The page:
The public access entrance to the beach was nearly vacant when I parked and proceeded to drink the red wine. When I walked out on the dunes, I decided to strip, had trouble undressing, and fell several times until I finally walked naked over the sea-softened strand, right up to the ocean’s edge where I took a gritty seat. Wind gusted ten, fifteen miles an hour; the ocean’s surface heaved, spotted with white caps. Seagulls dove and rose. I tasted salt and saw a few dim stars blinking through moonshine and pollution. I stood and shuffled in waist-deep, which took my breath. I pretended to be an actor in a movie where some legless loser screamed at God and made his peace during a drunken episode. I leaned back, yelled, and aimed my pecker as high as I could to let out a twinkling stream.
I said, “Here’s an offering.”
Then there was a ringing in my ear. I could not scream or cry or move but could hear myself thinking, I don’t understand, as if I spoke mouthless. The moon swelled in the sky. Its light consumed and absorbed the whole night. For several minutes, only the moonshine moved in particle waves.
I stood in the shallows with water slapping my shins, and the moon dissolved like a pill on the black tongue of night. I turned and stepped on an oyster shell, which gashed the arch of my foot all the way down to the bone. I dragged my bleeding foot up the beach and passed out under a palm tree.
Chuckyphus startled me awake when I heard his metal detector beeping. He called out to me and waved. I sat underneath the tree while he walked up the dune and stood by me. He had added plastic shields to the arms of his glasses to make safety goggles. They rested on the tip of his nose.
“Son,” he said. “You’re butt ass naked. What the hell happened to your foot?”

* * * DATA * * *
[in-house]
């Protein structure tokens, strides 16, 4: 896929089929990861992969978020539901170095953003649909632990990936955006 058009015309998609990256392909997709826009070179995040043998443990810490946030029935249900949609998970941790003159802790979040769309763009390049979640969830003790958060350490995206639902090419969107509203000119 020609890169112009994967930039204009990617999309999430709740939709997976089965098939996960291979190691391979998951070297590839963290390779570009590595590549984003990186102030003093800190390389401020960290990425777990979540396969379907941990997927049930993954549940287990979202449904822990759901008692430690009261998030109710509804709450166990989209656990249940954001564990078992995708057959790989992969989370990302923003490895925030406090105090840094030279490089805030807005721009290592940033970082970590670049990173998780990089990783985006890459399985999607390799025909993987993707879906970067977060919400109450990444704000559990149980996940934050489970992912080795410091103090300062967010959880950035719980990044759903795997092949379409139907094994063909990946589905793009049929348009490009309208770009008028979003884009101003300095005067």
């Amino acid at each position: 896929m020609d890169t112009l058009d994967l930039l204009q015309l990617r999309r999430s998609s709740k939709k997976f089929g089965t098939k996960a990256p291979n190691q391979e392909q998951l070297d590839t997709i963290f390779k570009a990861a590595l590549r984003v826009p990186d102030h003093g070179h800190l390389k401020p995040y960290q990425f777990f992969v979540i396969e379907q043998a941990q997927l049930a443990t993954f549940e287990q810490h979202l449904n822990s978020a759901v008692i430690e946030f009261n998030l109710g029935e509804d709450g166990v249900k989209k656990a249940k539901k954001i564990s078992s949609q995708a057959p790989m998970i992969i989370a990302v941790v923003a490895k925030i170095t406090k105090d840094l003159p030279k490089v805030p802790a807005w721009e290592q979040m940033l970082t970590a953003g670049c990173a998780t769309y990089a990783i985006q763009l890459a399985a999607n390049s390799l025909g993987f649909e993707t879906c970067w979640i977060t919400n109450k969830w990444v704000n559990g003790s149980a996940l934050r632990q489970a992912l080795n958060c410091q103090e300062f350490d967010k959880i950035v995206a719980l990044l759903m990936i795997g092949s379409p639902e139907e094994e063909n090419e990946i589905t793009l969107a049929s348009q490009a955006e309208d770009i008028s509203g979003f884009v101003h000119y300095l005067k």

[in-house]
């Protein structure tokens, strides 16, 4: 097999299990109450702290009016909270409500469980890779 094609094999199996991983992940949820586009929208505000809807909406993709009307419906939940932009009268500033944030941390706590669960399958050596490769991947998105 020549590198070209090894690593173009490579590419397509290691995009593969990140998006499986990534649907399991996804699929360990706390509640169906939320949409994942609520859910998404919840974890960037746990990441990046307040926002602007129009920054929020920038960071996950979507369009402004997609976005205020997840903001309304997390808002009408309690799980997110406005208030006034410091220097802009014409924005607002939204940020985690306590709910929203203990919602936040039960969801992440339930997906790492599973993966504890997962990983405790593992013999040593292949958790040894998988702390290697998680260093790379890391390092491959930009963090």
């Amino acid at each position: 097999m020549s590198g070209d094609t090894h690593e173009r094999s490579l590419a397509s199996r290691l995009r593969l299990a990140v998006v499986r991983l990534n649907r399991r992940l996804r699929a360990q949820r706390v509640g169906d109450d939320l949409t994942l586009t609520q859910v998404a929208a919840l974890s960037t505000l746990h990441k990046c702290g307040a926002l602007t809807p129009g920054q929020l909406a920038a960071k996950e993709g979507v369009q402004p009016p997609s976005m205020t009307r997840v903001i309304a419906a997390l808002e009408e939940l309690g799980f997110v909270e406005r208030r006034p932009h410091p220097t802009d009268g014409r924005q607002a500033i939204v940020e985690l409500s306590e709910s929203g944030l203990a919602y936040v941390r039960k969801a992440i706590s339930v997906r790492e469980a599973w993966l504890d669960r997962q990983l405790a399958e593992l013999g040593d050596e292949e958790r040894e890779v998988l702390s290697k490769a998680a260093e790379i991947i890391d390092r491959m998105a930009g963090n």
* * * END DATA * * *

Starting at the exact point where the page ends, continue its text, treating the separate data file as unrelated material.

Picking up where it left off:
I shrugged and said it was an answer to a prayer.
“We should maybe get that checked out,” he said and fussed a bit over my wound.
My clothes were in a pile with my stomping boots. Sand blew across the beach and blasted my skin. Somehow I didn’t care that my arch was sore and tender.
He took a little packet from his pocket and tore it open with his teeth. Then he took the wet wipe and swabbed the cut, which stung a bit.
“What’s with the safety goggles?” I asked him.
“Keeps the sand out of my eyes,” he said and nodded. His hair curled beneath his navy hat, blowing back and forth in the wind. “Seen your pop yet?”
I said, “He’s probably back at the house by now.”
“He’s not at your house. I just left there. He said he was coming here and for me to start on this end and work my way toward him on the other end where he’s hunting you.”
“Maybe I ought to go home,” I said.
“Naw, just stay right here. We’ll wait for him and when he gets here we can go to the hospital in Myrtle Beach.”
I waited and eventually saw Dad walk down to the water nearby. Chuckyphus tried to stop me, but I limped down the dune, stood at the beach’s edge, and closed my eyes. When I opened them, I saw my father marching toward me with my .38 by his side. He raised the gun, and Chuckyphus grabbed his shoulder from behind. Dad swung around with his left and smacked Chuckyphus in the ear. As Chuckyphus covered his head with his arms, my dad took his shirt off, wrapped the gun in it, and placed both in the sand. He lunged at me with Bourbon breath, grabbed me by the shoulders, and flung me into the water.